Skip to comments.USMC Vet: Employer Won't Let Me Come to Work With PTSD Service Dog
Posted on 07/08/2017 7:00:17 AM PDT by KeyLargo
USMC Vet: Employer Won't Let Me Come to Work With PTSD Service Dog
A United States Marine Corps veteran who suffers from Post-Traumatic Stress Disorder said his employer won't let him come to work with his service dog.
Yauncey Long said Cincinnati Bell, a Midwest telecomm company, refused to let him work in the company of his service dog, C4.
Long said he's gotten pushback from the company, including "unsatisfactory" responses from management, after he applied for reasonable accommodations.
He said he was sent home every day for a week without pay after he came to work with C4.
Long said the company treated C4 "as if it was an option" rather than an accommodation for a wounded Purple Heart recipient.
(Excerpt) Read more at insider.foxnews.com ...
Maybe Cincy Bell has a no guns or explosives on company property policy.
He named his PTSD dog after something that goes boom. Hmmmm.
There’s more to this story——makes no sense.
Hey, Marine Corps Vet,
There are other jobs.
I am a veteran too. If they don’t value you being there, you can’t force it.
Quit. Get a job where you and your service are appreciated. This isn’t a power game, you don’t get to control everything just because you are a vet with a purple heart.
Move on. Simple. The reason you have a job is to earn income. Not to force your will on your employer. If you don’t like it, there are other jobs. Get one.
I was confused as well. It took me a few secs to get it.
“C4” is plastic explosive.
While we are inclined to sympathize with the Vet, we are only getting one side of the story. Unfortunately, this ‘service’ dog thing has gotten a bit out of hand. Way too many people now need one for BS reasons and I see dogs in restaurants, doctor’s offices, etc. If I work in a computer chip clean room, can I bring my service Vietnamese pot-belly pig to work with me? BTW, I am a total dog lover so I have no animus towards canines.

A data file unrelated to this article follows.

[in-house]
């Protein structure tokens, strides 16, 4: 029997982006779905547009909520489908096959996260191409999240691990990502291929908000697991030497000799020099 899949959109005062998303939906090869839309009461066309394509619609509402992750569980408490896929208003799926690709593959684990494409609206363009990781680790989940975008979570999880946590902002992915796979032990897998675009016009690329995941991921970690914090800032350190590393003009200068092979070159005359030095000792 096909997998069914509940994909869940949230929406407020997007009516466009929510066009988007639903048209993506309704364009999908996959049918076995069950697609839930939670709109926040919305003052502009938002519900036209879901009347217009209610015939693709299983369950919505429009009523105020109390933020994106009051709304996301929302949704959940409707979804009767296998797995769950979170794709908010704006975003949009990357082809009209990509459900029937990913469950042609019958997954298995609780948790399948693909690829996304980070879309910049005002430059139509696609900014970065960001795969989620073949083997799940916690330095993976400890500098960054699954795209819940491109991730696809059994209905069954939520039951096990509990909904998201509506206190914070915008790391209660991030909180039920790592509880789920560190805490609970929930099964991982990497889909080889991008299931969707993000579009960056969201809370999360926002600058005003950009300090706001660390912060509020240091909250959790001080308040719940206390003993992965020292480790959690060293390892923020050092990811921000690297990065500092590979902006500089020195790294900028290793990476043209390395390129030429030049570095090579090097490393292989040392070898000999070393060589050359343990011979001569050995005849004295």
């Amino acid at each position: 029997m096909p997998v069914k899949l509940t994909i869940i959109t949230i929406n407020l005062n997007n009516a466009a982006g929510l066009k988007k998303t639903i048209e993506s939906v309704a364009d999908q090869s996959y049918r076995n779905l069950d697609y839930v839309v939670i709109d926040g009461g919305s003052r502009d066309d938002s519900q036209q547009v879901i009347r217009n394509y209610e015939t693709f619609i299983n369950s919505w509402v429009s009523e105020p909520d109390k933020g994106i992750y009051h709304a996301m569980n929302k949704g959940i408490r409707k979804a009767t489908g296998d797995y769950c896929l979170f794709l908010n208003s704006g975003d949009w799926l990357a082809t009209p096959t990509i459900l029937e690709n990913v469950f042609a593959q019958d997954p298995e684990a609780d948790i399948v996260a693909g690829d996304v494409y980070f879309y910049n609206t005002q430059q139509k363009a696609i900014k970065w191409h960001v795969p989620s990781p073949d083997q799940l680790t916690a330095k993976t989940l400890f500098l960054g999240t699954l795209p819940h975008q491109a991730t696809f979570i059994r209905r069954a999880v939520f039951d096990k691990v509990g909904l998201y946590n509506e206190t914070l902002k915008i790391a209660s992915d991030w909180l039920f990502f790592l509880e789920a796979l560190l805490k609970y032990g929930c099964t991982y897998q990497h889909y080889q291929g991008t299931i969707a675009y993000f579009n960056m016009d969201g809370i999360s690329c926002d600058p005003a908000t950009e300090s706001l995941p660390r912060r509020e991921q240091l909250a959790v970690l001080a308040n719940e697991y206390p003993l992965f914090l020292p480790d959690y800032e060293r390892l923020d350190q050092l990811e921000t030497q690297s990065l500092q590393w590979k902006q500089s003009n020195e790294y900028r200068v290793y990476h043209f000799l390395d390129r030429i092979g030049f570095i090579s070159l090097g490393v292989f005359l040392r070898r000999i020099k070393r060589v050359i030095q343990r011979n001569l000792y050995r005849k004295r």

His mind needs to focus 100% on his work for his employer, not his problem or his dog.
Animals for emotional support of the PTSD patient are not covered by the ADA.
I agree. If you can’t get your work done without a dog sitting next to you, you’re going to have to accept the fact that a lot of jobs and a lot of employers are simply going to be out of the question for you.
What is the dogs name?
Depends on the job.
I worked in pharmaceuticals. Had to wear double bunny suits at times. Even more critical in facilities that make pure silicon chips. A nurse in surgery. Even a butcher. Some places you simply cannot have animals present.
While I am sympathetic to PTSD, I have a serious problem with this Service Dog for emotional support thing.
The service dog thing has gone too far and I just don’t like having animals in places where they should not be. I go in to the office and it should be child and pet free.
I have no objection to the blind who use a guide dog, but that’s pretty much my limit for “service dogs”. Anything else, needs to be shut down.
Additionally, this guy's job is to perform residential installations. Is he to expect homeowners to be required to allow his mutt into their homes?
Some people, including employees, fear dogs.
“this service dog thing has gotten a bit out of hand”
I want federal law changed limiting their privileged use only to blind people, and only until 2025.
Technology can drive a car, detect red light settings, etc.
There was an incident involving a woman and a dog on an airplane on the ABC News recently.
Regardless of what specific tasks a service dog performs, once it can reliably perform at least one disability-mitigating task, it is considered a service dog, and the provisions of the ADA apply and need to be enforced. Any state or local law that attempts to countermand, or make more restrictive, any provision of the ADA is essentially unenforceable because when state or local laws do not align with federal law, federal law takes priority.
So it depends how the service dog is labeled.
The ADA goes on to provide examples of tasks that a service dog can perform, including calming a person with post-traumatic stress disorder (PTSD) during an anxiety attack. And yet, service dogs for people with PTSD are often mislabeled as emotional support animals (ESAs), which are not covered by the ADA.